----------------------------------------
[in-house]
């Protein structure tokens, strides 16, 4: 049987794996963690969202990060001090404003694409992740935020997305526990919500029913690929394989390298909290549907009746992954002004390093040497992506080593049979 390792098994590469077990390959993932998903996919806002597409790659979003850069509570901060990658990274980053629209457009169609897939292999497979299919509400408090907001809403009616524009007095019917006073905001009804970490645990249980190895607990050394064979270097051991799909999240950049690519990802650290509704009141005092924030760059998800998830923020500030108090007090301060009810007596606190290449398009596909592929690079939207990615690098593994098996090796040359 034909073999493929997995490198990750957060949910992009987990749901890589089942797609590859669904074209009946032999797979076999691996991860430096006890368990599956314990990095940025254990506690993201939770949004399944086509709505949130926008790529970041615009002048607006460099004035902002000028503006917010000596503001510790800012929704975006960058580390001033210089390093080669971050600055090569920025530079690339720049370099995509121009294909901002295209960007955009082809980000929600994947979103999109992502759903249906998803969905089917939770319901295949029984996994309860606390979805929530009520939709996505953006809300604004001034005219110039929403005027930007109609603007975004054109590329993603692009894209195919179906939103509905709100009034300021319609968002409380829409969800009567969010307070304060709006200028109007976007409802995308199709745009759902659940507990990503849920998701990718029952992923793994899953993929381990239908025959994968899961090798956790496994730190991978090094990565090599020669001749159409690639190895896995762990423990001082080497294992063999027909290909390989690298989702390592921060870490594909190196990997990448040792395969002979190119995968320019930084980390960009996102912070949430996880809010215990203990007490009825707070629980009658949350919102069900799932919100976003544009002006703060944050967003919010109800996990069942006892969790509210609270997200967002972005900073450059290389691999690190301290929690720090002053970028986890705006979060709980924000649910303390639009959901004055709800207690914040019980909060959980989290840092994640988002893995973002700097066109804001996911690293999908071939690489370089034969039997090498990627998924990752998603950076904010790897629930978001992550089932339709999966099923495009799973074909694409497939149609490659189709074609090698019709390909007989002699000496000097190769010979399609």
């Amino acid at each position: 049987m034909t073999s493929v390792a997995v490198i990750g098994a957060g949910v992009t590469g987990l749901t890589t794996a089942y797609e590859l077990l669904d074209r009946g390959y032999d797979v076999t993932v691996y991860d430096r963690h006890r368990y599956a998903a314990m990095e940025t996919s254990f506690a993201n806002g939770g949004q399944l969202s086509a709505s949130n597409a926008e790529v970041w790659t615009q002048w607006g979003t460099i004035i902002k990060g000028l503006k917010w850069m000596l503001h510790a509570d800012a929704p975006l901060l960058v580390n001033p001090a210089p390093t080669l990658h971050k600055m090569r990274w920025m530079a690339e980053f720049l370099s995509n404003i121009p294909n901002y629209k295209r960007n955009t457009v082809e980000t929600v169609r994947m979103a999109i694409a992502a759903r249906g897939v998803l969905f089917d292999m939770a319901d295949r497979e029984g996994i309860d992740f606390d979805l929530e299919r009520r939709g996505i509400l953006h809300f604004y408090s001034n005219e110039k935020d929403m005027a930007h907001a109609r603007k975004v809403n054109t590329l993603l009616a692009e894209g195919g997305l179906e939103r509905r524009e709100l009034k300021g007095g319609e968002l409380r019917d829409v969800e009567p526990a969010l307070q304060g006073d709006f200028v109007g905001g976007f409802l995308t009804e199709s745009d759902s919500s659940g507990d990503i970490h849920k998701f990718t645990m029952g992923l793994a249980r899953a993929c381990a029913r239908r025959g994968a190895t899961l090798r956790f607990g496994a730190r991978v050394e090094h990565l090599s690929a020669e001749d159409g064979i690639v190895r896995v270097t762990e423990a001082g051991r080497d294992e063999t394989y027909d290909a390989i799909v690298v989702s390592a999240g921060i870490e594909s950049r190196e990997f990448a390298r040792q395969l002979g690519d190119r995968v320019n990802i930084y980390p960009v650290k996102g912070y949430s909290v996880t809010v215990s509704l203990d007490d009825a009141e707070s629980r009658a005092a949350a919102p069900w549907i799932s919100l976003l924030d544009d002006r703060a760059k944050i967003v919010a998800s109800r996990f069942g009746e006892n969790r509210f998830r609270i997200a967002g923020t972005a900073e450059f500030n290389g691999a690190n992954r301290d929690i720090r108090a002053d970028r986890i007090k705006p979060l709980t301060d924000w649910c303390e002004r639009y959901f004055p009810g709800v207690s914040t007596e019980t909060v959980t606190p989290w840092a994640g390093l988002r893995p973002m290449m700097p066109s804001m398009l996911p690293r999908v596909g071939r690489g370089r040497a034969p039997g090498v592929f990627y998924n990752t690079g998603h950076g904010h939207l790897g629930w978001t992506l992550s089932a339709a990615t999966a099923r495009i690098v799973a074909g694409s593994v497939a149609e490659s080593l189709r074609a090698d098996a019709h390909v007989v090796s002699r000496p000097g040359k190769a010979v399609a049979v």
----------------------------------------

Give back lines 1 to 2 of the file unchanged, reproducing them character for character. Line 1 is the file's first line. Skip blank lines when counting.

[in-house]
């Protein structure tokens, strides 16, 4: 049987794996963690969202990060001090404003694409992740935020997305526990919500029913690929394989390298909290549907009746992954002004390093040497992506080593049979 390792098994590469077990390959993932998903996919806002597409790659979003850069509570901060990658990274980053629209457009169609897939292999497979299919509400408090907001809403009616524009007095019917006073905001009804970490645990249980190895607990050394064979270097051991799909999240950049690519990802650290509704009141005092924030760059998800998830923020500030108090007090301060009810007596606190290449398009596909592929690079939207990615690098593994098996090796040359 034909073999493929997995490198990750957060949910992009987990749901890589089942797609590859669904074209009946032999797979076999691996991860430096006890368990599956314990990095940025254990506690993201939770949004399944086509709505949130926008790529970041615009002048607006460099004035902002000028503006917010000596503001510790800012929704975006960058580390001033210089390093080669971050600055090569920025530079690339720049370099995509121009294909901002295209960007955009082809980000929600994947979103999109992502759903249906998803969905089917939770319901295949029984996994309860606390979805929530009520939709996505953006809300604004001034005219110039929403005027930007109609603007975004054109590329993603692009894209195919179906939103509905709100009034300021319609968002409380829409969800009567969010307070304060709006200028109007976007409802995308199709745009759902659940507990990503849920998701990718029952992923793994899953993929381990239908025959994968899961090798956790496994730190991978090094990565090599020669001749159409690639190895896995762990423990001082080497294992063999027909290909390989690298989702390592921060870490594909190196990997990448040792395969002979190119995968320019930084980390960009996102912070949430996880809010215990203990007490009825707070629980009658949350919102069900799932919100976003544009002006703060944050967003919010109800996990069942006892969790509210609270997200967002972005900073450059290389691999690190301290929690720090002053970028986890705006979060709980924000649910303390639009959901004055709800207690914040019980909060959980989290840092994640988002893995973002700097066109804001996911690293999908071939690489370089034969039997090498990627998924990752998603950076904010790897629930978001992550089932339709999966099923495009799973074909694409497939149609490659189709074609090698019709390909007989002699000496000097190769010979399609």